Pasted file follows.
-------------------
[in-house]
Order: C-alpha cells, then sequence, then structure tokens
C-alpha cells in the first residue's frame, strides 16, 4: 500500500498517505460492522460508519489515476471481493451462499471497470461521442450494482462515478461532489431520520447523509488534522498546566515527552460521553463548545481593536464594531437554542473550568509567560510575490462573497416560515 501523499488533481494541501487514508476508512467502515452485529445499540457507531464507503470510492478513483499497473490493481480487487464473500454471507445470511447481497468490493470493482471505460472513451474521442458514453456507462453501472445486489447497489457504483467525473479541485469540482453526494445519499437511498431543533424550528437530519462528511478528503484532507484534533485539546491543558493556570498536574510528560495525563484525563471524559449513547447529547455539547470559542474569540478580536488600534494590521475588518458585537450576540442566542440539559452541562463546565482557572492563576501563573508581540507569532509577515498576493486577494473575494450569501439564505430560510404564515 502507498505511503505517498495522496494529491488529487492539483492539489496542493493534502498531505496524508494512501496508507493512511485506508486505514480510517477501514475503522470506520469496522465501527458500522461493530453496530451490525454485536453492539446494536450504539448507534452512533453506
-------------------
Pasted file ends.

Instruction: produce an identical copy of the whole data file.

[in-house]
Order: C-alpha cells, then sequence, then structure tokens
C-alpha cells in the first residue's frame, strides 16, 4: 500500500498517505460492522460508519489515476471481493451462499471497470461521442450494482462515478461532489431520520447523509488534522498546566515527552460521553463548545481593536464594531437554542473550568509567560510575490462573497416560515 501523499488533481494541501487514508476508512467502515452485529445499540457507531464507503470510492478513483499497473490493481480487487464473500454471507445470511447481497468490493470493482471505460472513451474521442458514453456507462453501472445486489447497489457504483467525473479541485469540482453526494445519499437511498431543533424550528437530519462528511478528503484532507484534533485539546491543558493556570498536574510528560495525563484525563471524559449513547447529547455539547470559542474569540478580536488600534494590521475588518458585537450576540442566542440539559452541562463546565482557572492563576501563573508581540507569532509577515498576493486577494473575494450569501439564505430560510404564515 502507498505511503505517498495522496494529491488529487492539483492539489496542493493534502498531505496524508494512501496508507493512511485506508486505514480510517477501514475503522470506520469496522465501527458500522461493530453496530451490525454485536453492539446494536450504539448507534452512533453506